GUEST ARTICLE – Federal funding for historic restoration and reuse is greatly enhanced with good local partners and collaboration

This Guest Article for REVITALIZATION is by Mary Scott Nabers.

The U.S. Congress has several funding programs designed to incentivize private sector firms to help preserve and restore America’s history, but the historic tax credit (HTC) program is the largest one.

This particular program has leveraged more than $102 billion in private investment to rehabilitate older public assets in exchange for tax credits.

The doors are currently open for more collaborative initiatives and public officials in many states are working with private sector partners to launch projects with this type of funding.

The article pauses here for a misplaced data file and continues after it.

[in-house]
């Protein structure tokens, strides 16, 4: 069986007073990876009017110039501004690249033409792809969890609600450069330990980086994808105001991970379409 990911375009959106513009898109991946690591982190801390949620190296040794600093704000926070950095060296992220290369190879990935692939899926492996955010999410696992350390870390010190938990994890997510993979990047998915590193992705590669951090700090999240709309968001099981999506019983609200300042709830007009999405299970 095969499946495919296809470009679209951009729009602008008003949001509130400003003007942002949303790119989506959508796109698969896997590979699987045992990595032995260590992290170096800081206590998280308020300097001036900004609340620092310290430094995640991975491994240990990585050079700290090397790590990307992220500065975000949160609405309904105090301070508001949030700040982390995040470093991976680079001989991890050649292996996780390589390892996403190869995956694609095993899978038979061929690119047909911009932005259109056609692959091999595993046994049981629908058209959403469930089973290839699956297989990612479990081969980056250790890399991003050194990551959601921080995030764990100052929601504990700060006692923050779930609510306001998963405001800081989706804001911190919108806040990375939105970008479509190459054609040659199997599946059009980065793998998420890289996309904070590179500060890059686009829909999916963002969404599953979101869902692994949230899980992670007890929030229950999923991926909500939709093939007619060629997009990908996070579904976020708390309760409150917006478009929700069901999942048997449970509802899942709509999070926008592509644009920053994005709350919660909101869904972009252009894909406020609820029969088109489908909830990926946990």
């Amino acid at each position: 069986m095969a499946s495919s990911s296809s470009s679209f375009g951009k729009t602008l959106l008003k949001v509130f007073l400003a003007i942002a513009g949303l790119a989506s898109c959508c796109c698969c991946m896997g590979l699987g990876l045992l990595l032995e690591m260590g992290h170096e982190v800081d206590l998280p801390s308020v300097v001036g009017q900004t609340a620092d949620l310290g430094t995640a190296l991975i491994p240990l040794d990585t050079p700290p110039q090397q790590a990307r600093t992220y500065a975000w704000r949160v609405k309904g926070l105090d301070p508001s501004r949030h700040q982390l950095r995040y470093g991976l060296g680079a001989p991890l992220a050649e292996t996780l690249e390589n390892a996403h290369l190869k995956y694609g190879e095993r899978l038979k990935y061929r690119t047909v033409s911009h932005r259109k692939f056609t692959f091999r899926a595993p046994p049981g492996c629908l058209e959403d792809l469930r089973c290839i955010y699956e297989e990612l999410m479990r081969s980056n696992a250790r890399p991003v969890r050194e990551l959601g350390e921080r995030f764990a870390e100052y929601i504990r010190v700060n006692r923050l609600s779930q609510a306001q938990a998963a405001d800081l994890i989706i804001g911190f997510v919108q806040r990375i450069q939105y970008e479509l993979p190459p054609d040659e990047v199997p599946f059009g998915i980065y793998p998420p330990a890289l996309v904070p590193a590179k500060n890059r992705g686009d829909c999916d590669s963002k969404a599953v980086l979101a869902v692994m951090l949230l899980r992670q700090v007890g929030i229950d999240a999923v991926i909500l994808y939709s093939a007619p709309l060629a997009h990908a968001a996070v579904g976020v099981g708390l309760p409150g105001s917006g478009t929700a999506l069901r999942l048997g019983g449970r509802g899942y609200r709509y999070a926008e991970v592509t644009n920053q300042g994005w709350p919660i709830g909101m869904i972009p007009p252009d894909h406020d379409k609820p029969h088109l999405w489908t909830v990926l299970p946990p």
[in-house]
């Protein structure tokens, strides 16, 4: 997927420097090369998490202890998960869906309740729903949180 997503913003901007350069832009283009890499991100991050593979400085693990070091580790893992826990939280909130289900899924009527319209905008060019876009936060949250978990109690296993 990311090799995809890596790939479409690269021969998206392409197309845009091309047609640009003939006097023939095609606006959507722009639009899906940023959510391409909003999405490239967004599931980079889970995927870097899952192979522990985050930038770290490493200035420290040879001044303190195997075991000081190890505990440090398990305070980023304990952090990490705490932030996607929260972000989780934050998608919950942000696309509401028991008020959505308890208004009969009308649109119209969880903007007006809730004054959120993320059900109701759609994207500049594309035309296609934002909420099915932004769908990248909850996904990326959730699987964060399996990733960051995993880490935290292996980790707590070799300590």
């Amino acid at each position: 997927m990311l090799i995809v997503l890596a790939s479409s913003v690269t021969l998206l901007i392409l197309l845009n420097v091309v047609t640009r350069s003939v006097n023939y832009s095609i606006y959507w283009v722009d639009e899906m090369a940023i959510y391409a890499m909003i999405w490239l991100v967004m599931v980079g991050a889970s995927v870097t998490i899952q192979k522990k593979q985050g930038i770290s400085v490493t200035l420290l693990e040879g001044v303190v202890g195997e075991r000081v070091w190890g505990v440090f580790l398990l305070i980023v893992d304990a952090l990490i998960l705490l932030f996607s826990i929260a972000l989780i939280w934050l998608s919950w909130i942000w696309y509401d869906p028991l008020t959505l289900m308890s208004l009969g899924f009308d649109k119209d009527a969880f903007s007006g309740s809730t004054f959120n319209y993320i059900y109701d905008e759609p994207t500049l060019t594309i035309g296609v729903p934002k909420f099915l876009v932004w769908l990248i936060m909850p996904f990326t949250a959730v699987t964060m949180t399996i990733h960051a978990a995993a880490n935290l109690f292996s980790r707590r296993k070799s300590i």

HTC is administered by the National Park Service and the Internal Revenue Service. The investment revenue preserves historic facilities, generates jobs, and revitalizes communities.

It also increases property value, enlarges the tax base, and attracts new businesses. Each year, the program supports approximately 1200 historic preservation projects and attracts an annual average of $6 billion from private sector investors.

But…there is even more incentive for investors, because many states have their own historic preservation offices that offer additional tax enhancements that can be added to the federal tax credits.

The details of these programs vary from state to state, but the benefits are substantial.

History Colorado, the state’s historic tax credit program, offers a 35 percent tax credit to private sector companies that invest in historical rehabilitation projects in rural areas. When consolidated with federal tax credits, the tax reduction enhancement is considerably higher.